Challenges & Problems per the Current Conditions of Education in Iraq

A detailed scoping study of the education system in Iraq conducted by Geopolicity in 2009 indicates that in spite of considerable improvements since 2003, the entire education system requires substantial investment to overcome the legacy of conflict. The report sets out a series of recommendations which include (i) the need for an evidence-based education policy to be established (ii) functional restructuring and rationalization around a new more devolved service delivery model (iii) a surge in human resource development and (iv) cost service delivery development to focus public spending on both priority and long term structural needs.

Inherited Problems
There is currently an insufficient supply of schools, and most schools suffer from poor conditions.
• Gap of 3590 schools in 2003 result in double or triple shifts in school buildings • About 70% of schools lack clean water and latrines
• Almost 1000 schools are built from mud, straw, or tents
• Poor quality of inputs includes: science labs, libraries, equipment, an outdated curriculum, lack of teacher training and food sources, and staff absenteeism
• Centralized Administration
• Insufficient jobs for university graduates, and falling academic standards in many universities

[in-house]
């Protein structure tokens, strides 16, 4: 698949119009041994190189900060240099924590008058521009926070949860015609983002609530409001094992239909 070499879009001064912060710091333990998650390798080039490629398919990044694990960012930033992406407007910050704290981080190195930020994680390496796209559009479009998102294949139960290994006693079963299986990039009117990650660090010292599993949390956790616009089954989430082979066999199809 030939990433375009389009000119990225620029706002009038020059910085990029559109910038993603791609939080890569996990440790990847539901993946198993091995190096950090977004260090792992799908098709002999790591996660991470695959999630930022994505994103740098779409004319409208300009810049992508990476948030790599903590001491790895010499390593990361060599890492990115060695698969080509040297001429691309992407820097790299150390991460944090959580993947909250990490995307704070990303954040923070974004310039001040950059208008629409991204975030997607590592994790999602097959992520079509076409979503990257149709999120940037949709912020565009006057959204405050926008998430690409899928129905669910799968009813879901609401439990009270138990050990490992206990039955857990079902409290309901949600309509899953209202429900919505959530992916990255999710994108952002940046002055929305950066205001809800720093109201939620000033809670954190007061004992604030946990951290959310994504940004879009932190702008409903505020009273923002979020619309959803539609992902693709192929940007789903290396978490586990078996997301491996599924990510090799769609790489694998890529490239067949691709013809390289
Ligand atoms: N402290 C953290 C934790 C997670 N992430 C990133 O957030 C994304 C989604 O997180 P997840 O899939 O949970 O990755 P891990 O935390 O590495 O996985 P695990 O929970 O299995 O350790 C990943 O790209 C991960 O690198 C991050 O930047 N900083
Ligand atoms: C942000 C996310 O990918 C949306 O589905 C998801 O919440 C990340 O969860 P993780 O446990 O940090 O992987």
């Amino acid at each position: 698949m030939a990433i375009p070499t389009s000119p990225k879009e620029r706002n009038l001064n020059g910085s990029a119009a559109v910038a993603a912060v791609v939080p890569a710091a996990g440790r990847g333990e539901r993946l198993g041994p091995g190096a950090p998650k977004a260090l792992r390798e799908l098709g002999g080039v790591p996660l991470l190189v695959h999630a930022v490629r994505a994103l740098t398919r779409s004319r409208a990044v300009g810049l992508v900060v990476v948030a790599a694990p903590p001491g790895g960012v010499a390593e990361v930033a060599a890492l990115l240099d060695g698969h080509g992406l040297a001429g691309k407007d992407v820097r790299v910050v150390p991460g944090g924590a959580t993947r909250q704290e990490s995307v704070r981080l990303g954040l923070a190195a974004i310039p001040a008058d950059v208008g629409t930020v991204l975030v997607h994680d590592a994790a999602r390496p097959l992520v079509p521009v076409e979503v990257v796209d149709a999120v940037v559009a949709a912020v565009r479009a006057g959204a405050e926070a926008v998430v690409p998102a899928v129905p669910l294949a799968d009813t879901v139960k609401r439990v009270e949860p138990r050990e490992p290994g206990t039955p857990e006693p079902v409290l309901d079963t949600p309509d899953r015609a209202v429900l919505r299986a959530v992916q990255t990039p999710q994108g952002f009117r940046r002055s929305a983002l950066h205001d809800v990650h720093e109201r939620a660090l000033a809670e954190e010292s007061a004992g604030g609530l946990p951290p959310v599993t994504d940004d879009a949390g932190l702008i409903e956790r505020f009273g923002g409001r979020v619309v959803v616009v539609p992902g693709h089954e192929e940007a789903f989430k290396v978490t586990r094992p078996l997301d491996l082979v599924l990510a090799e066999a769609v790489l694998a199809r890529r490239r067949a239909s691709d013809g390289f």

Conflict and Security
Since 2003 and the fall of the dictatorial regime, the war on Saddam Hussein and sectarian conflict has further destabilized the education system in Iraq.
• 2751 schools were damaged severely and require rehabilitation. 2400 schools experienced looting.
• Schools in dangerous areas were forced to close for extended periods
• Education personals were targeted, kidnapped, attacked, and or killed
• Teacher absenteeism and that of girls reached a high level, due to the security threat
• Bombings in Baghdad claim lives of 16 students.

Population Displacement
Since the bombing at Samar'a in 2006, displacement of both teachers and students has been another factor in the destabilization of the system.
• ~320,000 students are displaced 200,000 internally
• ~65% of the displaced are males. Girls tend to drop out.
• ~20,000 teachers are displaced
• Internal migration patterns vary, which places a burden on the system as it cannot deal with changing demands
• External displacement is located mostly in Jordan (where the students are absorbed into the system, with fees paid by the MOE in Iraq), Syria (where the students continue forward with the Iraqi education system and testing), and Egypt